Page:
Quote of the page
Science is built up of facts, as a house is built of stones; but an accumulation of facts is no more a science than a heap of stones is a house.
- Henri Poincarè
Consistency plays an extremely important role in moral reasoning. Whatever the basis of morality is supposed to be, presumably we should ensure that our moral beliefs are consistent. For example, consistency is an important requirement of justice and fairness. One of the most important principles in the rule of law is that we should treat like cases alike. If someone goes to prison for stealing, it would be inconsistent and wrong for us to let another thief walks free, if the two cases are alike in all relevant respects. Similarly, if we treat someone better than another person without justification, we might be criticized for being discriminatory.
The famous political philosopher John Rawls describes a method known as "reflective equilibrium" for striving towards consistency in our moral beliefs.
We might depict the method with this diagram here :
Some terminology :
A moral intuition is some particular belief or feeling that we might have as to whether a certain action is right or wrong in some situation. For example, if we find out that a baby has been murdered, we might think that this is terrible and feel quite bad about it.
Given a moral intuition, the method of reflective equilibrium says that we should try to generalize and come up with a general moral principle that explains this intuition. This requires the formulation of a rule that explains why we think it is wrong for someone to kill the baby. In this particular case, perhaps we might propose this rule:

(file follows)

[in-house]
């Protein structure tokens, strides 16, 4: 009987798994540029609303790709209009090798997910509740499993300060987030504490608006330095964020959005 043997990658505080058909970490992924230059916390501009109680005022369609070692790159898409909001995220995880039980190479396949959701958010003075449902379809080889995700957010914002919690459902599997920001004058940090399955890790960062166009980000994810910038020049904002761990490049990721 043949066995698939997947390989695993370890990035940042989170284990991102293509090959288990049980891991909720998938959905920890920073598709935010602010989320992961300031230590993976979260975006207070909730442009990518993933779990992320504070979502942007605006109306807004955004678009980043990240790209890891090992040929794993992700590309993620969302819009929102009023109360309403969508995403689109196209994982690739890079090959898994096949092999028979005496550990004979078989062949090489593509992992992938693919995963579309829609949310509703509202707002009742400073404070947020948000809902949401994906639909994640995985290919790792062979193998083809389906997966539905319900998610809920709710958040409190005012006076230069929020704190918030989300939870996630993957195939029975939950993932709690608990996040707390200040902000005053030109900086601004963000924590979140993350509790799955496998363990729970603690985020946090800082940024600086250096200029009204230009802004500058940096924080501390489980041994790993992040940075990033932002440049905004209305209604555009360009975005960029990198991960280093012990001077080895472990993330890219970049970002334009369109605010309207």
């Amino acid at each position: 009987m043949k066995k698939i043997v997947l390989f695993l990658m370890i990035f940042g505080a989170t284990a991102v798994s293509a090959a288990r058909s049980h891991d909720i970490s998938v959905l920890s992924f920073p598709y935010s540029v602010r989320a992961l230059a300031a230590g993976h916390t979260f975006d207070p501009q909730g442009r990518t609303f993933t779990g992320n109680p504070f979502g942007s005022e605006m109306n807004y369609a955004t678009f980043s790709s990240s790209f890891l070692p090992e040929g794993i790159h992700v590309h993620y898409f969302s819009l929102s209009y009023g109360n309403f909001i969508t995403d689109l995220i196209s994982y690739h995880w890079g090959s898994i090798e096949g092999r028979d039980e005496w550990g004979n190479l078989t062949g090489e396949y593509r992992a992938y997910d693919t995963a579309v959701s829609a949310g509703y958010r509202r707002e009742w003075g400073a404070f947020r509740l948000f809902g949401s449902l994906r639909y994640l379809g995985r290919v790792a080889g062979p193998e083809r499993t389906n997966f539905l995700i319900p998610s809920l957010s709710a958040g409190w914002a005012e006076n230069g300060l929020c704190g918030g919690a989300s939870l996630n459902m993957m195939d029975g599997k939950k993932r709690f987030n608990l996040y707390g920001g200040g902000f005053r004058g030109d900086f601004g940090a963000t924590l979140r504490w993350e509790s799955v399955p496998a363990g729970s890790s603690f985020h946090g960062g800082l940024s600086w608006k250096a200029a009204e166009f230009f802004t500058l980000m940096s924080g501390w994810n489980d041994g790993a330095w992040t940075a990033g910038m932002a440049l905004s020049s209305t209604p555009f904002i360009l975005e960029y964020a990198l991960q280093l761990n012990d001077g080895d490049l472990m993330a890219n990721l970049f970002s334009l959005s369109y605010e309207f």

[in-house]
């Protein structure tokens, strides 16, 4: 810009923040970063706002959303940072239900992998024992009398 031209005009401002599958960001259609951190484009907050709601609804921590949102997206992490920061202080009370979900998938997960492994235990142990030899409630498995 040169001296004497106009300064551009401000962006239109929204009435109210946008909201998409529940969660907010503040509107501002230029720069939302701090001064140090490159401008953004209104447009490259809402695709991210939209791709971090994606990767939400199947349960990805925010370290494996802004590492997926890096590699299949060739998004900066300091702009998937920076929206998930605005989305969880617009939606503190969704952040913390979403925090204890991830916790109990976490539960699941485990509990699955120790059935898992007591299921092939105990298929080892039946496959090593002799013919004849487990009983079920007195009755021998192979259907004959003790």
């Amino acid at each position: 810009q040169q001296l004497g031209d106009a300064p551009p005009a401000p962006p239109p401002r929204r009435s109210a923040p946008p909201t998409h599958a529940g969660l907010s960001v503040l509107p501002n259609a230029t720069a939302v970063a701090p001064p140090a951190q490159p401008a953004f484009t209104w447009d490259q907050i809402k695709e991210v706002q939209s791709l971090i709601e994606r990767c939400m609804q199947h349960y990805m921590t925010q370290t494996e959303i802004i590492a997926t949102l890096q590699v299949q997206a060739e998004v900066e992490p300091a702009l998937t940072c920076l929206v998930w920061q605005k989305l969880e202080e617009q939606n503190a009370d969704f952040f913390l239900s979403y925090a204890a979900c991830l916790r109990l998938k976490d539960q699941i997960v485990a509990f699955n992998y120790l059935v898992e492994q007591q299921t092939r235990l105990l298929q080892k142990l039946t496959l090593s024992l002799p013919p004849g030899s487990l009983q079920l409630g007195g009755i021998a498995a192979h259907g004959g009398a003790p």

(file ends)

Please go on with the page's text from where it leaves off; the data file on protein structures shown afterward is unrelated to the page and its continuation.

We should never kill any innocent people.
This rule explains our intuition because we also believe that babies are innocent, and together with the moral principle they explain our intuition.
According to the method of reflective equilibrium, we should try to ensure that our whole system of moral thinking is consistent, by coming up with many such moral principles, and checking that these principles are compatible with each other and consistent with the other intuitions we have. If they come into conflict then we should think carefully to see how they should be revised.
As an illustration, consider the moral principle above that we should never kill any innocent people. Is this principle always true? Suppose a group of terrorists has hijacked a plane and is about the crash the plane into a building where there are a few thousand people. These people in the building are most likely going to die because there is not enough time to evaculate them. The only way to avoid this consequence is to shoot down the plane. But the plane includes a few innocent people and we would kill them as well when we destroy the plane. So what is the right thing to do in this situation?
Mot people would probably agree that we should shoot down the plane if it is the only option available. It is of course terrible to have to kill the innocent victims on the plane, but this would be the right thing to do given the terrible situation. So we now have another moral intuition, but this time it is inconsistent with the principle that we should never kill the innocent. This tells us that the original principle would have to be modified. Perhaps a better formulation is as follows:
We should never kill any innocent people, unless it is necessary to save a much larger number of innocent people, and there are no other alternatives available.
Note that in this particular example we have choosen to revise the principle in order to keep our moral intuitions, but sometimes we might opt the other way and accept a principle and revise our intuitions instead. Many of our intuitions are a product of culture and upbringing, and many of them are perhaps unjustified. This process of reflective equilibrium can continue on and on. The point is not just to maximize consistency in our moral beliefs. It also helps us gain a deeper insight into our own moral thinking and come up with better reasons for our actions.
We should never kill any innocent people, unless it is necessary to save a much larger number of innocent people, and there are no other alternatives available.Can you think of a situation where it might conflict with our moral intuition? In other words, can you think of a case where it might be wrong to follow such a principle?